It was 86 degrees when my hiking friend Deb picked me up to go hit up Beacon Hill on the Long Trail. We had planned this hike the day before with a few other folks but the heat created cancellations. The humidity was high and the wind was still.
When we arrived at the parking lot on Rt 103 the first thing I noticed was garbage all over the place. It's been a problem for years that visitors who park to go swimming at Clarendon Gorge or camp in the area tend to clean out the crap in their cars and leave it. Three weeks prior to this trip, my wife and I picked up three large garbage bags full of coffee cups, cardboard beer boxes, old towels, socks, and a few McDonald's bags. Unfortunately, Deb and I didn't have any trash bags so we put on our packs and crossed the road.
I've always liked this section of trail. We crossed over a ladder to enter a small pasture where some cows were grazing. The heat was on. The first few breaths were like inhaling steam. Once we entered the small wooded area the canopy helped some against the hazy sun but the air was still stagnant. It was definitely hard to acclimate. My legs wouldn't loosen up, I felt like I had already hiked 10 miles, I couldn't keep the bite valve on my water bladder out of my mouth and we were only a tenth of a mile in. I was already soaked with sweat. The trail then opens to ascent across a powerline exposing us once again to the July heatwave. Once we re entered the woods the trail ascends a little steeper to a boulder filled ravine. Our steps were deathly slow. The heat was extracting every bit of energy out of everything. Even the ground. The rocks were wet and somewhat slippery due to the condensation from the humidity. The ground was sweating too. Before we began climbing the ravine I checked with Deb to see if she was alright and was willing to venture on. I was willing to bail. Deb hadn't been on this section of trail before so we continued on.
The trek up the ravine was slow. Every now and then a hot breeze would pass and we took it in. Any air movement was greatly appreciated. The voles that usually scurry around were moving as little as possible.
|A vole braving the heat|
It seemed that it took forever but after an hour and ten minutes we reached Clarendon Lookout. We had hiked a half mile. There was an elderly gentleman thru-hiking the AT north just finishing up his break and continuing on. "Seminole" was his trail name. We talked with him for a few minutes finding out that he was 89 years old. He claims to have completed the AT when he was younger at the age of 82. He was carrying a 34 pound pack. The man weighed 118 pounds. He looked frail but he didn't show any signs that needed concern.
We continued north as the trail levels out some. The ups were over. Our pace didn't really pick up much faster but we did do better time even though the temps and humidity were rising. Within 35 minutes we reached Clarendon Shelter. We were a mile in from the parking lot but it took us an hour and 45 minutes. I can usually make it to this shelter in 40 minutes. When we got to the shelter we had a snack, read the register, checked out the brook hoping there would be a pool deep enough to sit in but the water level was too low. Seminole soon joined us as he dropped his pack and headed to the brook to dip his bandanna in the cool water.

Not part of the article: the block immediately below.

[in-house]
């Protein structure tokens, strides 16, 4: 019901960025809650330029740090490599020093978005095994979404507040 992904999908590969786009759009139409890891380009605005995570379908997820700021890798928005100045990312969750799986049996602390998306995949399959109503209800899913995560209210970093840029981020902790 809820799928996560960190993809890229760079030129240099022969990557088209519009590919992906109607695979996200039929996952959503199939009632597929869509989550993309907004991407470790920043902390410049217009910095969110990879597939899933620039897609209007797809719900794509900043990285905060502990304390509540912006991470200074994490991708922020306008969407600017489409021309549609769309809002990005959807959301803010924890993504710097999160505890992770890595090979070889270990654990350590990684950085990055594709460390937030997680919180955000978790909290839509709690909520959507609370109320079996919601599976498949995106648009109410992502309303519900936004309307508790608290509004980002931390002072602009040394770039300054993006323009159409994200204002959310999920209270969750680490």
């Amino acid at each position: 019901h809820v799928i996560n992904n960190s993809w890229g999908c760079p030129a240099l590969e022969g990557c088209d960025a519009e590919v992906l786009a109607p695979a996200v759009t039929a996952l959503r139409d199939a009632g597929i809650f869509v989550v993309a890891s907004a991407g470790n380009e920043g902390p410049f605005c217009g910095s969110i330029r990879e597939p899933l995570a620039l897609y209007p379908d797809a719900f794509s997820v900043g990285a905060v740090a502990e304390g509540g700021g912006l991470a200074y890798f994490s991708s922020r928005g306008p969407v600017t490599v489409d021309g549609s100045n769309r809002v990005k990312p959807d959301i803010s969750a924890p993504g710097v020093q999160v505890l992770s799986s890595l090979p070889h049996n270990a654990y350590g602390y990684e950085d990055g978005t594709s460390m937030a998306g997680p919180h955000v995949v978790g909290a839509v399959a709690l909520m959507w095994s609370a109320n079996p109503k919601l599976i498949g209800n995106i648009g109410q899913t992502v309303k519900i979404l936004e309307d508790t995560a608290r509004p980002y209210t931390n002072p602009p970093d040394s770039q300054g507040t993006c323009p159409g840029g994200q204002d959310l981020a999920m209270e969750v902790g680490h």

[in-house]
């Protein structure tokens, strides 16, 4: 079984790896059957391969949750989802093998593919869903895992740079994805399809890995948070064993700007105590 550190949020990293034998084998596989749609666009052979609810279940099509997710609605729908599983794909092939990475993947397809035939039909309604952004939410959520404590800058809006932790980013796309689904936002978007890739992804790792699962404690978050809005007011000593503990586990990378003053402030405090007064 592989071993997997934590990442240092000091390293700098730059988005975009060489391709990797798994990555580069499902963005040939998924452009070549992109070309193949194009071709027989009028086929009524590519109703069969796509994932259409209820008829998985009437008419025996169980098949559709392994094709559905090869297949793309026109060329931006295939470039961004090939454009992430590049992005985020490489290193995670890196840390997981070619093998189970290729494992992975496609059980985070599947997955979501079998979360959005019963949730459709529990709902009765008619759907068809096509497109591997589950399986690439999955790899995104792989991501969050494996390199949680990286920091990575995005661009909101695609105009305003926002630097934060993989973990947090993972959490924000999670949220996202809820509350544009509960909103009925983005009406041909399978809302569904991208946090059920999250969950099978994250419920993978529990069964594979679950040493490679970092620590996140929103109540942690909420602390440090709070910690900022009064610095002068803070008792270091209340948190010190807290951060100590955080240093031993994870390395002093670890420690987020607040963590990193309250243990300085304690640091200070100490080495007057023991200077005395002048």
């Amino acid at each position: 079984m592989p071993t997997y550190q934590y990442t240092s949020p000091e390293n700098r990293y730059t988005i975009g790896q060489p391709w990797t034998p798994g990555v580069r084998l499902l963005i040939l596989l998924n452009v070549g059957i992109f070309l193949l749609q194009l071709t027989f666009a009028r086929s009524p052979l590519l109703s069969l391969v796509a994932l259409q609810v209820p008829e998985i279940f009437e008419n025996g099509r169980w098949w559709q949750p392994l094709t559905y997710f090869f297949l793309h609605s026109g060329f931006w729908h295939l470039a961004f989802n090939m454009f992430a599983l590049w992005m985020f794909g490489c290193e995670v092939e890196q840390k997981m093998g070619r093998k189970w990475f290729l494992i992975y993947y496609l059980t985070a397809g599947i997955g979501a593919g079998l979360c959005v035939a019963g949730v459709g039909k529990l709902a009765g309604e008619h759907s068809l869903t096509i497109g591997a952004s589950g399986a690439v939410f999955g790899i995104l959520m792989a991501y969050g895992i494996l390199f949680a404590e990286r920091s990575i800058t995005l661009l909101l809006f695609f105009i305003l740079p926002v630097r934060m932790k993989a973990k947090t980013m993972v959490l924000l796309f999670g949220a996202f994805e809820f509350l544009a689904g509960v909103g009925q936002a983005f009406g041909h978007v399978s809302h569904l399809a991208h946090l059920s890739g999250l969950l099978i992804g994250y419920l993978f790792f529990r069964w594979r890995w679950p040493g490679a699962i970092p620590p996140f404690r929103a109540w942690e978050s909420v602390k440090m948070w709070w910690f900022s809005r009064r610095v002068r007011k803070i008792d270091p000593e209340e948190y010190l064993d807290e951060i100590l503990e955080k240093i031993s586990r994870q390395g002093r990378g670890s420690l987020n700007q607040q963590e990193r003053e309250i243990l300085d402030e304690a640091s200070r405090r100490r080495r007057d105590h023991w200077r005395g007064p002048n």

|Seminole at Clarendon shelter|
We stayed at the shelter for close to an hour talking with Seminole. He was thru-hiking with his daughter but fell behind so he took a bus and jumped ahead some. He hadn't seen her in a few weeks. Although the man was tired and burned up from the heat (we all were) he still wanted to make it to Gov Clement shelter for the night. He then strapped on his pack and we parted ways. Deb and I decided to return to the parking lot instead of continuing north to Beacon Hill
As Deb and I were leaving I noticed that the humidity was affecting my camera. Every shot came out blurry. I kept meaning to bring lens tissue but it just always slips my mind until I need it. As we were headed back to the parking area we passed a solo LT thru-hiker who was suffering some from the heat. We never got his trail name but he had 2 and a half weeks as a time schedule and had to keep a fast pace. He would start the next day behind schedule due to the fact he needed to stop for the day at Clarendon shelter. Shortly thereafter, we passed another lady who was doing an 8 day trip at a fast pace. She had passed Seminole's daughter a few days prior and she was estimated a day and a half to two days behind her father.
The hike down the ravine went easier and faster than going up it but it still took almost an hour for our return trek. The heat was brutal. With Clarendon Gorge a tenth of a mile south we dropped our packs at the car went down and jumped in Mill River. It was so relieving. I did notice that the Vt Fish and Wildlife Department had cleaned house and rid the campers that trash the place. There are now boundary signs that hopefully will keep folks from camping here.Because of time, we didn't stay long.
When I got home and sat, I noticed I was having a hard time cooling down. I tried sitting in the A/C but that seemed to make it worse. My core temp was still high. I felt drained. My muscles were cramping up and I was lethargic. By the time I went to bed I felt much better until at some point in the middle of the night when my legs knotted up with cramps. After a painful sleepless night the next day was just as hot. I refused to venture out in it. The weather almanac for the day reported that we were hiking in 94 degree heat with a heat index of 107F.
I do not think that I will hike in heat like this again. It took too much out of me and I didn't enjoy it like I do with most hikes. It took too long to recover. But nonetheless it is hiking so I probably won't heed my own advice.